Considering the way technology changes writing, editing and publishing, Hawthorne noted that something new has happened every year since 1992 which affected editorial, accounting and every other area of Spinifex’s business. Kendall and Nethercoteboth talked about the increased audience feedback available in digital publishing, where books can start as blogs, and analytics allows publishers to see which news articles people read (or don’t), and which ones they like and dislike. Yet anxiety goes along with possibility in the new era, which has seen newspapers in particular have their business models massively disrupted. Nethercote spoke of her experience at Crikey, which sees a tussle between the simultaneous needs of creating more pageviews for advertising impressions and gathering revenue from subscribers,a process which limits readership by excluding non-paying potential viewers.
This discussion also raised the phenomenon of getting to know people first as social-media avatars rather than by their physical presence or even their actual face, which resurfaced later in Kendall’s observation that personas are newly forceful in social media, and that fictional characters can now emerge as profiles, not just within the frame of previous storytelling media. (This writer was stunned to meet Kendall for the first time and realise she knew him mainly as the Auryn image he uses for his Twitter profile pic.)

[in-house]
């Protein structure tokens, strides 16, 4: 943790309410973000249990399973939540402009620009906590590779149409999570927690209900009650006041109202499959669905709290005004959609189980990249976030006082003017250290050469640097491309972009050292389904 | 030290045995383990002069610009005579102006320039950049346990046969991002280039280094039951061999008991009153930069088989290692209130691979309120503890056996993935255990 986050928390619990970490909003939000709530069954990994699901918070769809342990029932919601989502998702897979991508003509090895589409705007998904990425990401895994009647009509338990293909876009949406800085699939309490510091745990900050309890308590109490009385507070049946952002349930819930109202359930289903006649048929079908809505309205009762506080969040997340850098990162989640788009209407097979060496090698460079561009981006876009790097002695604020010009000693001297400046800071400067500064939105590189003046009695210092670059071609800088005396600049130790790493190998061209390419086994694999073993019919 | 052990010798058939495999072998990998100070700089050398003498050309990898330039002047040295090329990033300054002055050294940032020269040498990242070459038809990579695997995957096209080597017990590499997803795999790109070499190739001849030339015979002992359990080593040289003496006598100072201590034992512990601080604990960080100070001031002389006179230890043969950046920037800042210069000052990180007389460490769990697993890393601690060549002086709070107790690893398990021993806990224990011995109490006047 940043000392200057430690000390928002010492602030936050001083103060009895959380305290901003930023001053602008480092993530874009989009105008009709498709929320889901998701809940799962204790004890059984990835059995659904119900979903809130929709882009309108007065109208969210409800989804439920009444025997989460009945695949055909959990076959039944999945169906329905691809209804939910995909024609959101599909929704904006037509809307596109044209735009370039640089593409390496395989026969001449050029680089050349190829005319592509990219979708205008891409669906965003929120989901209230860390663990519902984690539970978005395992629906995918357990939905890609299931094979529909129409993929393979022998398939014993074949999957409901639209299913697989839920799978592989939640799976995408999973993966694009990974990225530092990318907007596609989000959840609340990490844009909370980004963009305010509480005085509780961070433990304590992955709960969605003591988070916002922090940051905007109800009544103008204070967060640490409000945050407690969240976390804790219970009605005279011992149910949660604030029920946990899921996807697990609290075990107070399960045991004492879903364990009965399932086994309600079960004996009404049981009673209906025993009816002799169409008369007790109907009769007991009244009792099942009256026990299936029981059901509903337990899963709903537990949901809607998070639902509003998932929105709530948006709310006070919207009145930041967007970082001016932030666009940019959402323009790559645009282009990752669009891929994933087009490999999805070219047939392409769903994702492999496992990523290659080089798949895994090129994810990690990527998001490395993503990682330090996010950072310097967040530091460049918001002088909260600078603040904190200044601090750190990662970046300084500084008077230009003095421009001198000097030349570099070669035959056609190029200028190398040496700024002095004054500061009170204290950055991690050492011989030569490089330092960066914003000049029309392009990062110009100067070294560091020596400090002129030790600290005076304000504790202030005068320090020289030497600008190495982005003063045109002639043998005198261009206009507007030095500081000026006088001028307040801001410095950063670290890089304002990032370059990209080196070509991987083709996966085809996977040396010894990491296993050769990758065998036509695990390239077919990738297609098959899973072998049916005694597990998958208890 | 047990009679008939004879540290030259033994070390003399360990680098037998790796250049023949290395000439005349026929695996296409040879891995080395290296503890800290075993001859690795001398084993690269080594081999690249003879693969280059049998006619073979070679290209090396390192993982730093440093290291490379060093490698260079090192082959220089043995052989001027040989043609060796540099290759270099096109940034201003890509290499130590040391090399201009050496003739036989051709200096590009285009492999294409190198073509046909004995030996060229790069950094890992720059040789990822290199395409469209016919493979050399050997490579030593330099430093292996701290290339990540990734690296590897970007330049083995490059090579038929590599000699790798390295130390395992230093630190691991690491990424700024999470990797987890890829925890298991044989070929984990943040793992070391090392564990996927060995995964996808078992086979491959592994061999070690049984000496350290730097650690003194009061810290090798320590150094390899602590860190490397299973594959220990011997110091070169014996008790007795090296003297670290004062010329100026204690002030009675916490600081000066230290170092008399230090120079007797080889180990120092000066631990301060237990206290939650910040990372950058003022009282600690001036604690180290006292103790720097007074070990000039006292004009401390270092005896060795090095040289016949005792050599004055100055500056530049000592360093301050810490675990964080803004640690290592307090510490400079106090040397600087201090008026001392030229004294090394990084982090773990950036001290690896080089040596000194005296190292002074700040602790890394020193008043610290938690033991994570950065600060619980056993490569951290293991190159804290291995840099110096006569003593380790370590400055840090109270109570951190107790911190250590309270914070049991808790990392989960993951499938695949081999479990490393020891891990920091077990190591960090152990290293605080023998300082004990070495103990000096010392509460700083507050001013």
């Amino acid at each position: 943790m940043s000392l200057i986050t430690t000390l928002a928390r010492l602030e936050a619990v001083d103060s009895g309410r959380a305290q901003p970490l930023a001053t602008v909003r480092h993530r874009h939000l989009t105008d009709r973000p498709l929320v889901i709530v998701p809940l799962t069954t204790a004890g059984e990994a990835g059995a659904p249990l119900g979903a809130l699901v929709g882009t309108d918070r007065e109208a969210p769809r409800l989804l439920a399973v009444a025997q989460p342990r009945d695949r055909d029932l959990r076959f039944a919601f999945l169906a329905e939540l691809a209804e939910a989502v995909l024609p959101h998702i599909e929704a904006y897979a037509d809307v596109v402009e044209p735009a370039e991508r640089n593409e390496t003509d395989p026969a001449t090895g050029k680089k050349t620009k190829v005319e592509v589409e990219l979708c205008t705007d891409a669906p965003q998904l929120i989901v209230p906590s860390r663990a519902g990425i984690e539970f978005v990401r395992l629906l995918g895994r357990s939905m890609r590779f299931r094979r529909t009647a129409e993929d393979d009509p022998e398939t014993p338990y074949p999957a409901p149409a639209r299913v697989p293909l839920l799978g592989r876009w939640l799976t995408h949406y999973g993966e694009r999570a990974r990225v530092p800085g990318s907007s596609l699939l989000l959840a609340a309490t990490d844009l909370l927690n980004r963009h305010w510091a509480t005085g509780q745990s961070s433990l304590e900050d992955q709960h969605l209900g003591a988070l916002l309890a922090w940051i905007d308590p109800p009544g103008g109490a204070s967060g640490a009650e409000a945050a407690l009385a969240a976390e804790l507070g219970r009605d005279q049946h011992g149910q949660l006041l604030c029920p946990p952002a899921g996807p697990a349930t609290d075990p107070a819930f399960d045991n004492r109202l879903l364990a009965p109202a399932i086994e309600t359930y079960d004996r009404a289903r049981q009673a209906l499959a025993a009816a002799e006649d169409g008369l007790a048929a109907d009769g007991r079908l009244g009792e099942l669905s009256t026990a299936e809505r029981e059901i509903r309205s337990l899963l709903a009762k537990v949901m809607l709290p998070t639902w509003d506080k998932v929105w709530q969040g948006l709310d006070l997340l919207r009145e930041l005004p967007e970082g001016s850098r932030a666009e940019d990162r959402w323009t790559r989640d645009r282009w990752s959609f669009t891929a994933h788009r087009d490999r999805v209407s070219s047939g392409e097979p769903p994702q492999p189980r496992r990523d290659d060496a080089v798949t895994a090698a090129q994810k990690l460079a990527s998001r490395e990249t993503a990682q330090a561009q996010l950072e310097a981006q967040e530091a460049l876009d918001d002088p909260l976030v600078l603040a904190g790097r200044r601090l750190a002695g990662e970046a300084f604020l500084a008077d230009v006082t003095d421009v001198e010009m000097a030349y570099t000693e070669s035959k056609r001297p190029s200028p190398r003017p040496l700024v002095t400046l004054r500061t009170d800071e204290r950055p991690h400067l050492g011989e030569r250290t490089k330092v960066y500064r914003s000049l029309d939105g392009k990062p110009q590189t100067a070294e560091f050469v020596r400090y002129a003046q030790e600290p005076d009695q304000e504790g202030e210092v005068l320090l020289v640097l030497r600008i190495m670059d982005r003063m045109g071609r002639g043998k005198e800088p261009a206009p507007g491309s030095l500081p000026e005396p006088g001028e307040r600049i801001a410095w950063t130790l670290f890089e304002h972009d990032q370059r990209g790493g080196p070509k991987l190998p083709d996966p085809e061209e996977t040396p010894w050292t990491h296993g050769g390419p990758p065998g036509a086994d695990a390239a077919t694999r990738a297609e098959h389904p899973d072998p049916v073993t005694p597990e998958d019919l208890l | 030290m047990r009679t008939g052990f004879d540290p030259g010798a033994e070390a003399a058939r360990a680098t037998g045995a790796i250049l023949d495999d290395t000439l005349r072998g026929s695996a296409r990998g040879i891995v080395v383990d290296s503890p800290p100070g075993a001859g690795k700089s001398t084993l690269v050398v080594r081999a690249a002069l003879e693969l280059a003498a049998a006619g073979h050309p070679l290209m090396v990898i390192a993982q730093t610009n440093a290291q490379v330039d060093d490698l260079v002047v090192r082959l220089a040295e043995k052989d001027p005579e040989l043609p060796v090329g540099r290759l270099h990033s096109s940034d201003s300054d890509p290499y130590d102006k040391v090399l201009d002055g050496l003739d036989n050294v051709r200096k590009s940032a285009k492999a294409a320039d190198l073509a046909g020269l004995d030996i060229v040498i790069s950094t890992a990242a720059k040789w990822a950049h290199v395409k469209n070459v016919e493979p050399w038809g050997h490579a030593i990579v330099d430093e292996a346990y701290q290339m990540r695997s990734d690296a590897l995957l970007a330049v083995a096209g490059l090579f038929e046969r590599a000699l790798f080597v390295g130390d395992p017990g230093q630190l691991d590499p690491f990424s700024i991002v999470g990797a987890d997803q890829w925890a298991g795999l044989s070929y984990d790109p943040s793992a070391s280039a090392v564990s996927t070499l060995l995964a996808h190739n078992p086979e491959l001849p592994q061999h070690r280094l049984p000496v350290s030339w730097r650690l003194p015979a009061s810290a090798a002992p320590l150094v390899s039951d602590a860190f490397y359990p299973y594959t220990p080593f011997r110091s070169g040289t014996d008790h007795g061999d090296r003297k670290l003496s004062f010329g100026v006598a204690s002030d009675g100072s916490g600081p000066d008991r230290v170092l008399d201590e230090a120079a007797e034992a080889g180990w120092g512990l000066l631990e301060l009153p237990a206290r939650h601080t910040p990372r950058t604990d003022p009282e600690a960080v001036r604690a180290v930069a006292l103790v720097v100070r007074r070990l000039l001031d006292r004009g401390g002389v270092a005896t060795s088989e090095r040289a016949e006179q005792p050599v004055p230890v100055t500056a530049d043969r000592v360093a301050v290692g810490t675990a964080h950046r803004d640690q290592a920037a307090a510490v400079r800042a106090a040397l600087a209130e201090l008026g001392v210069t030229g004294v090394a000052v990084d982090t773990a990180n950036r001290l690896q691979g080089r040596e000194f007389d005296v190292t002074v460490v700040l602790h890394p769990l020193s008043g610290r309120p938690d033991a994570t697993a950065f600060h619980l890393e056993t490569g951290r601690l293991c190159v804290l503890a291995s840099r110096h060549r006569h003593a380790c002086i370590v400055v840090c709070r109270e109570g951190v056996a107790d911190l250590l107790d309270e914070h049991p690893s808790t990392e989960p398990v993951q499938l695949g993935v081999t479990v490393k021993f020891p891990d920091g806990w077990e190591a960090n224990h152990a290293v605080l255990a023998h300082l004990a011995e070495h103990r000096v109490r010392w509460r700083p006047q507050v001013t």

Another change to the business of publishing is the increasing importance of the ‘long tail’, where the huge quantity of special interest content for niche audiences collectively rivals the commercial and cultural significance of the ‘fat head’, composed of the top-selling, most-talked-about material. Ebooks never go out of print, Hawthorne noted, and with the internet able to expose books of less-than-mainstream interest where retail outlets might not, the first books Spinifex ever published still have life in the ‘long tail’.